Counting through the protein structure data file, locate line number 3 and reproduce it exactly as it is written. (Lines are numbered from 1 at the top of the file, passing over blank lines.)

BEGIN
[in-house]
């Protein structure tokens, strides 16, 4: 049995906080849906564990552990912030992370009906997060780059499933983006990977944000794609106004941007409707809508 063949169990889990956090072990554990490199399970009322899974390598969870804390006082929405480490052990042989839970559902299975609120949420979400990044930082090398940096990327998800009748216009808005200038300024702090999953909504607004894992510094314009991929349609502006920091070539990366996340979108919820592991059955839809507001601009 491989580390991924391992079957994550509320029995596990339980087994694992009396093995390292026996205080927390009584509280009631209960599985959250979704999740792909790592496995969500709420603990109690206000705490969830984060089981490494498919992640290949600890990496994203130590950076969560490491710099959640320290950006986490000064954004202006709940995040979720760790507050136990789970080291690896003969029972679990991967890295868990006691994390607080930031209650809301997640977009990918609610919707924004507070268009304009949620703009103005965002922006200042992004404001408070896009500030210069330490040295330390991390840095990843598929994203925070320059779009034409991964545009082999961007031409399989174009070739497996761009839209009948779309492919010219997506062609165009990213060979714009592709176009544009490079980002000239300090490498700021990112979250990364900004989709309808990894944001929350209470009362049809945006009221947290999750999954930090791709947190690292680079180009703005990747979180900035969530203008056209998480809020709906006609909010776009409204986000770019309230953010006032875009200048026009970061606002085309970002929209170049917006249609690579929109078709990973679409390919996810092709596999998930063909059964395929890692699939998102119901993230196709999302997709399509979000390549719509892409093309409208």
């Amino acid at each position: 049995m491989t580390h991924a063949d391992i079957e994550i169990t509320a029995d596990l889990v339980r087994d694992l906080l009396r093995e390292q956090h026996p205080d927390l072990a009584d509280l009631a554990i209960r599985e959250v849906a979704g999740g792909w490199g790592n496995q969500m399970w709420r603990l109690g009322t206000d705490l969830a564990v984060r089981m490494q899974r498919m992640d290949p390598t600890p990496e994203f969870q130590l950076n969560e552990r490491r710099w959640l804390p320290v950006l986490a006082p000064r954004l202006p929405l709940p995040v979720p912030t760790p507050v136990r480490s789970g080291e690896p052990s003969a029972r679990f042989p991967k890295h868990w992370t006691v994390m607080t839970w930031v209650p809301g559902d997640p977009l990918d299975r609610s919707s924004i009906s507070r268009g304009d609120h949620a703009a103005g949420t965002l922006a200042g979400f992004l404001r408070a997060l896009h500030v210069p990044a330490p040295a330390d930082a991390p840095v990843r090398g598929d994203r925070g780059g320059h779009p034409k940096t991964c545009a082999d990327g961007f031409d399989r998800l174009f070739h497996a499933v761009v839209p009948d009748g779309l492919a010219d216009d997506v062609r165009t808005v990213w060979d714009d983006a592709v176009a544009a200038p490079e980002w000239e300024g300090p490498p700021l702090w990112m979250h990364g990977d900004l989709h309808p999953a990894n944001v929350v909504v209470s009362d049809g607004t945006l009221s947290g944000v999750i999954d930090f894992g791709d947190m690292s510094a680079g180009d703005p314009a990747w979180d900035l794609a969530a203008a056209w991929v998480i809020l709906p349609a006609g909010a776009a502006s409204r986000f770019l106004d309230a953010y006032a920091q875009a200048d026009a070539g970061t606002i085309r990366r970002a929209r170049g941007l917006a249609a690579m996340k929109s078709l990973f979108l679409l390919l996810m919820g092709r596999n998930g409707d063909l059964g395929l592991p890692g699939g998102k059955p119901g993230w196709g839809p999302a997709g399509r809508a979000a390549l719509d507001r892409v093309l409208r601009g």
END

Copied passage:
């Amino acid at each position: 049995m491989t580390h991924a063949d391992i079957e994550i169990t509320a029995d596990l889990v339980r087994d694992l906080l009396r093995e390292q956090h026996p205080d927390l072990a009584d509280l009631a554990i209960r599985e959250v849906a979704g999740g792909w490199g790592n496995q969500m399970w709420r603990l109690g009322t206000d705490l969830a564990v984060r089981m490494q899974r498919m992640d290949p390598t600890p990496e994203f969870q130590l950076n969560e552990r490491r710099w959640l804390p320290v950006l986490a006082p000064r954004l202006p929405l709940p995040v979720p912030t760790p507050v136990r480490s789970g080291e690896p052990s003969a029972r679990f042989p991967k890295h868990w992370t006691v994390m607080t839970w930031v209650p809301g559902d997640p977009l990918d299975r609610s919707s924004i009906s507070r268009g304009d609120h949620a703009a103005g949420t965002l922006a200042g979400f992004l404001r408070a997060l896009h500030v210069p990044a330490p040295a330390d930082a991390p840095v990843r090398g598929d994203r925070g780059g320059h779009p034409k940096t991964c545009a082999d990327g961007f031409d399989r998800l174009f070739h497996a499933v761009v839209p009948d009748g779309l492919a010219d216009d997506v062609r165009t808005v990213w060979d714009d983006a592709v176009a544009a200038p490079e980002w000239e300024g300090p490498p700021l702090w990112m979250h990364g990977d900004l989709h309808p999953a990894n944001v929350v909504v209470s009362d049809g607004t945006l009221s947290g944000v999750i999954d930090f894992g791709d947190m690292s510094a680079g180009d703005p314009a990747w979180d900035l794609a969530a203008a056209w991929v998480i809020l709906p349609a006609g909010a776009a502006s409204r986000f770019l106004d309230a953010y006032a920091q875009a200048d026009a070539g970061t606002i085309r990366r970002a929209r170049g941007l917006a249609a690579m996340k929109s078709l990973f979108l679409l390919l996810m919820g092709r596999n998930g409707d063909l059964g395929l592991p890692g699939g998102k059955p119901g993230w196709g839809p999302a997709g399509r809508a979000a390549l719509d507001r892409v093309l409208r601009g």